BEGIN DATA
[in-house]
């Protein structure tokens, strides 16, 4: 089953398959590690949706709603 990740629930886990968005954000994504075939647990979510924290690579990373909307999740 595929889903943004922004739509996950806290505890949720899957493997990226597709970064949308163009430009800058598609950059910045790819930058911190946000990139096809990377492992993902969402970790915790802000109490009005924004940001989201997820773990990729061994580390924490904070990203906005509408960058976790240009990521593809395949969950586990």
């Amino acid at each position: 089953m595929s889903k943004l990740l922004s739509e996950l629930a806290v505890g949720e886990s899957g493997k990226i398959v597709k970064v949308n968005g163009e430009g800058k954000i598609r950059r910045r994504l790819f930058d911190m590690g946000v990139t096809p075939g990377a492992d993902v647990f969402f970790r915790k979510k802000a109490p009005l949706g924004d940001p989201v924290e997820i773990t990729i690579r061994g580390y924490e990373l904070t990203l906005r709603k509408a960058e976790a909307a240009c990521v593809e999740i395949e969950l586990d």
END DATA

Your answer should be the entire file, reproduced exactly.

[in-house]
């Protein structure tokens, strides 16, 4: 089953398959590690949706709603 990740629930886990968005954000994504075939647990979510924290690579990373909307999740 595929889903943004922004739509996950806290505890949720899957493997990226597709970064949308163009430009800058598609950059910045790819930058911190946000990139096809990377492992993902969402970790915790802000109490009005924004940001989201997820773990990729061994580390924490904070990203906005509408960058976790240009990521593809395949969950586990």
């Amino acid at each position: 089953m595929s889903k943004l990740l922004s739509e996950l629930a806290v505890g949720e886990s899957g493997k990226i398959v597709k970064v949308n968005g163009e430009g800058k954000i598609r950059r910045r994504l790819f930058d911190m590690g946000v990139t096809p075939g990377a492992d993902v647990f969402f970790r915790k979510k802000a109490p009005l949706g924004d940001p989201v924290e997820i773990t990729i690579r061994g580390y924490e990373l904070t990203l906005r709603k509408a960058e976790a909307a240009c990521v593809e999740i395949e969950l586990d």